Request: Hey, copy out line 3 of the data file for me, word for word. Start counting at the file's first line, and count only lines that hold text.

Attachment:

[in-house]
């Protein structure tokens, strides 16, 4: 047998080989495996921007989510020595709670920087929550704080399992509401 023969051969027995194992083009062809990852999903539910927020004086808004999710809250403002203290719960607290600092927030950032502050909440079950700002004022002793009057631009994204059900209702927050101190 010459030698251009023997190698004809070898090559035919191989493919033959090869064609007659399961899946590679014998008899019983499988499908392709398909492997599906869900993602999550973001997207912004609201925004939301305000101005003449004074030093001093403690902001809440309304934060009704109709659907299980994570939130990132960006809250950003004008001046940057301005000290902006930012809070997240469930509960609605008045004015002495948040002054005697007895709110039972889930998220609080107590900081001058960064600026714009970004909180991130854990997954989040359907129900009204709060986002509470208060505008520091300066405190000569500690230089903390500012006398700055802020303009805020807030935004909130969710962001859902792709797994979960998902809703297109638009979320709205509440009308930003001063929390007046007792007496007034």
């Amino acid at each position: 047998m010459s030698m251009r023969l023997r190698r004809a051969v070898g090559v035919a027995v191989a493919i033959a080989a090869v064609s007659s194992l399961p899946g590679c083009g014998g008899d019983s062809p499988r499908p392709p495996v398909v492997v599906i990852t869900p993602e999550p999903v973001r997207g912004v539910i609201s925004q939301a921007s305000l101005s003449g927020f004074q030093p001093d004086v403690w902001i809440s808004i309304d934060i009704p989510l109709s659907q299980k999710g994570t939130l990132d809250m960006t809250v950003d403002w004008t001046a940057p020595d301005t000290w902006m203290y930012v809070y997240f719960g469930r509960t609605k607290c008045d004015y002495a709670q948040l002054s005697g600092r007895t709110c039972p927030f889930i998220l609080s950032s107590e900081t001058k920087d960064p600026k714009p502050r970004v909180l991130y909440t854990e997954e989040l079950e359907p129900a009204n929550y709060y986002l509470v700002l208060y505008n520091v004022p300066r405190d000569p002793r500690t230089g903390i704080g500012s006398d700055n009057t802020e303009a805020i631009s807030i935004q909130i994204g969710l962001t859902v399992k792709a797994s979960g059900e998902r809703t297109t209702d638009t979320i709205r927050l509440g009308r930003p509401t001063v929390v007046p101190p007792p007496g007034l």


């Amino acid at each position: 047998m010459s030698m251009r023969l023997r190698r004809a051969v070898g090559v035919a027995v191989a493919i033959a080989a090869v064609s007659s194992l399961p899946g590679c083009g014998g008899d019983s062809p499988r499908p392709p495996v398909v492997v599906i990852t869900p993602e999550p999903v973001r997207g912004v539910i609201s925004q939301a921007s305000l101005s003449g927020f004074q030093p001093d004086v403690w902001i809440s808004i309304d934060i009704p989510l109709s659907q299980k999710g994570t939130l990132d809250m960006t809250v950003d403002w004008t001046a940057p020595d301005t000290w902006m203290y930012v809070y997240f719960g469930r509960t609605k607290c008045d004015y002495a709670q948040l002054s005697g600092r007895t709110c039972p927030f889930i998220l609080s950032s107590e900081t001058k920087d960064p600026k714009p502050r970004v909180l991130y909440t854990e997954e989040l079950e359907p129900a009204n929550y709060y986002l509470v700002l208060y505008n520091v004022p300066r405190d000569p002793r500690t230089g903390i704080g500012s006398d700055n009057t802020e303009a805020i631009s807030i935004q909130i994204g969710l962001t859902v399992k792709a797994s979960g059900e998902r809703t297109t209702d638009t979320i709205r927050l509440g009308r930003p509401t001063v929390v007046p101190p007792p007496g007034l």